5 benefits of clicker training 

  1. The click is consistent, so your dog knows for sure when he did something right
  2. It’s fun – who doesn’t like getting a reward?
  3. Builds confidence
  4. Senior dogs with hearing loss can often still hear the clicker
  5. Using positive reinforcement when training is rewarding for you as well

What behaviors can you teach using clicker training?

Pretty much anything! I especially like using a clicker for teaching dogs tricks, such as shake or roll over. I also use it to fine-tune precision for obedience competitions. For example, getting my dog to sit close and straight on my left side, or to sit straight right in front of me. I also use it to build motivation for things that my dogs don’t really love doing, such as weave poles in agility training.

You can also use a clicker to reinforce walking on a loose leash, sitting to be petted, or for crate training.

When not to use a clicker

Some dogs get really amped up about clicker training. For these dogs, you might NOT want to use a clicker for training behaviors that require your dog to be calm.

For example, I was teaching one of my dogs to press a wall-mounted light to turn it on and off. This particular dog is crazy about the clicker, and if she knows the behavior I’m training involves her feet, she will start punching and stomping everything in sight – hard. Since I didn’t really want her to punch a hole in my drywall, we didn’t use the clicker for those training sessions.

“Stay” or “wait” is another behavior that may be challenging to teach with a clicker if you have an exuberant dog. Some dogs leap toward you the moment you click, which is counter-productive to teaching stay.

When should you start clicker training your dog?

Any time! Some breeders will even start introducing clicker training before puppies go to their new homes. Introducing the concept of the clicker is fun and easy for little puppies, and their young minds are ready to soak up new things.

But if you have an older dog, no worries! Old dogs absolutely can learn new tricks. Some senior dogs might just take a little longer to figure out what the clicker means.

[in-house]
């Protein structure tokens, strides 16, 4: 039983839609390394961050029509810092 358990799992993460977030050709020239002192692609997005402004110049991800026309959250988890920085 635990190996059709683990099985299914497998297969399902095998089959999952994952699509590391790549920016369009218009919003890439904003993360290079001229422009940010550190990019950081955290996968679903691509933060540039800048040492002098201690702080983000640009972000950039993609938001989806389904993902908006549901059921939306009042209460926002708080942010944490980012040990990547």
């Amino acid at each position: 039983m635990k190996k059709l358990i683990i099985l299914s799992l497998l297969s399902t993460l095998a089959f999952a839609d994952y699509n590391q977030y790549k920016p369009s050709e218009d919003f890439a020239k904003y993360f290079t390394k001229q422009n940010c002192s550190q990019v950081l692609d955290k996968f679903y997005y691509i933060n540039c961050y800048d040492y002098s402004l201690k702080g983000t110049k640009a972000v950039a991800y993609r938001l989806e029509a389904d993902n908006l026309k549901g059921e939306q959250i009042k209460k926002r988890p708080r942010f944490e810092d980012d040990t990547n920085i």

How long does it take to clicker train a dog?

Introducing the concept of clicker training, often referred to as “loading” or “charging” the clicker, does not take long. Most young dogs will figure it out within five minutes or so, and even older dogs who are new to training generally get it within two or three short training sessions.

How long it will take to teach a new behavior using clicker training will depend on the complexity of the behavior, how challenging it is for your individual dog (for example, some dogs are natural retrievers while others are not), and how often you practice.

Experienced clicker dogs will learn more quickly than those who are still new to it.

Can you train your dog without a clicker?

Absolutely. People have been training dogs and other animals for a long time, much of that before clickers existed. The benefit to using a clicker is that it is a clear, consistent marker so your dog is always getting clear feedback.

But if you get to your training class and you forgot your clicker, don’t worry. You can still participate in class and work with your dog.

Some people have trouble manipulating the clicker, or juggling clicker, leash, and treats or toys. If using a clicker is stressing you out, skip it – the whole point is for you and your dog to enjoy training and working together.

How often should you clicker train your dog? 

You can clicker train as often or infrequently as you like. For the best results and quickest progress, do short training sessions (5-10 minutes) on a regular basis. These short sessions keep your dog wanting more, and prevent him from getting bored or tired. Shaping in particular can be mentally exhausting!